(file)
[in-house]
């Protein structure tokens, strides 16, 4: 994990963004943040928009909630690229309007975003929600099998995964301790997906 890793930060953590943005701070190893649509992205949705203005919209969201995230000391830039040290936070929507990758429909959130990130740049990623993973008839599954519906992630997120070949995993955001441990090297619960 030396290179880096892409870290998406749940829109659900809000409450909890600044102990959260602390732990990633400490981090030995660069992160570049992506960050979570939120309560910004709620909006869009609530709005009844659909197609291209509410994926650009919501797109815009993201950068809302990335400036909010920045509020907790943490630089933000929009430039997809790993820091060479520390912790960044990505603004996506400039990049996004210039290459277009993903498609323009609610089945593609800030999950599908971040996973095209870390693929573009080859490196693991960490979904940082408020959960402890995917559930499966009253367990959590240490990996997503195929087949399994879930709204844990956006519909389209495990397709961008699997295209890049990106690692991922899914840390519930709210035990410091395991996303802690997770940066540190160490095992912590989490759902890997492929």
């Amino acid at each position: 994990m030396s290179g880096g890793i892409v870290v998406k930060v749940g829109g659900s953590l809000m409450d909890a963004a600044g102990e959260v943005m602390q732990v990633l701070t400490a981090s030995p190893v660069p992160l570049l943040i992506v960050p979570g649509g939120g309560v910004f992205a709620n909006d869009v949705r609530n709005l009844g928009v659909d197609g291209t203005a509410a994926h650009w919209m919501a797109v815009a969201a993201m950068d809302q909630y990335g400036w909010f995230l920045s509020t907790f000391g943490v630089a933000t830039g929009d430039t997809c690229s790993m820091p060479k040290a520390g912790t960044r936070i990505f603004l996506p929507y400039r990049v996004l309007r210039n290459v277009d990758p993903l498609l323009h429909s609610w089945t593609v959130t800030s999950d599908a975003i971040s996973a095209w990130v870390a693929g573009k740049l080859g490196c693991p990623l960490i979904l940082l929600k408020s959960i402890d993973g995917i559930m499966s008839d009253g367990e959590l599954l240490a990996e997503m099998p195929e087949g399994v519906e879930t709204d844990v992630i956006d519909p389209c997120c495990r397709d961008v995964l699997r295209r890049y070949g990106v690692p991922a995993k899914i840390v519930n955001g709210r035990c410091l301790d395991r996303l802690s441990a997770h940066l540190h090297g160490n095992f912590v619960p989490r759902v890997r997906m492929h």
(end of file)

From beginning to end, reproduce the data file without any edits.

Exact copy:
[in-house]
């Protein structure tokens, strides 16, 4: 994990963004943040928009909630690229309007975003929600099998995964301790997906 890793930060953590943005701070190893649509992205949705203005919209969201995230000391830039040290936070929507990758429909959130990130740049990623993973008839599954519906992630997120070949995993955001441990090297619960 030396290179880096892409870290998406749940829109659900809000409450909890600044102990959260602390732990990633400490981090030995660069992160570049992506960050979570939120309560910004709620909006869009609530709005009844659909197609291209509410994926650009919501797109815009993201950068809302990335400036909010920045509020907790943490630089933000929009430039997809790993820091060479520390912790960044990505603004996506400039990049996004210039290459277009993903498609323009609610089945593609800030999950599908971040996973095209870390693929573009080859490196693991960490979904940082408020959960402890995917559930499966009253367990959590240490990996997503195929087949399994879930709204844990956006519909389209495990397709961008699997295209890049990106690692991922899914840390519930709210035990410091395991996303802690997770940066540190160490095992912590989490759902890997492929």
């Amino acid at each position: 994990m030396s290179g880096g890793i892409v870290v998406k930060v749940g829109g659900s953590l809000m409450d909890a963004a600044g102990e959260v943005m602390q732990v990633l701070t400490a981090s030995p190893v660069p992160l570049l943040i992506v960050p979570g649509g939120g309560v910004f992205a709620n909006d869009v949705r609530n709005l009844g928009v659909d197609g291209t203005a509410a994926h650009w919209m919501a797109v815009a969201a993201m950068d809302q909630y990335g400036w909010f995230l920045s509020t907790f000391g943490v630089a933000t830039g929009d430039t997809c690229s790993m820091p060479k040290a520390g912790t960044r936070i990505f603004l996506p929507y400039r990049v996004l309007r210039n290459v277009d990758p993903l498609l323009h429909s609610w089945t593609v959130t800030s999950d599908a975003i971040s996973a095209w990130v870390a693929g573009k740049l080859g490196c693991p990623l960490i979904l940082l929600k408020s959960i402890d993973g995917i559930m499966s008839d009253g367990e959590l599954l240490a990996e997503m099998p195929e087949g399994v519906e879930t709204d844990v992630i956006d519909p389209c997120c495990r397709d961008v995964l699997r295209r890049y070949g990106v690692p991922a995993k899914i840390v519930n955001g709210r035990c410091l301790d395991r996303l802690s441990a997770h940066l540190h090297g160490n095992f912590v619960p989490r759902v890997r997906m492929h």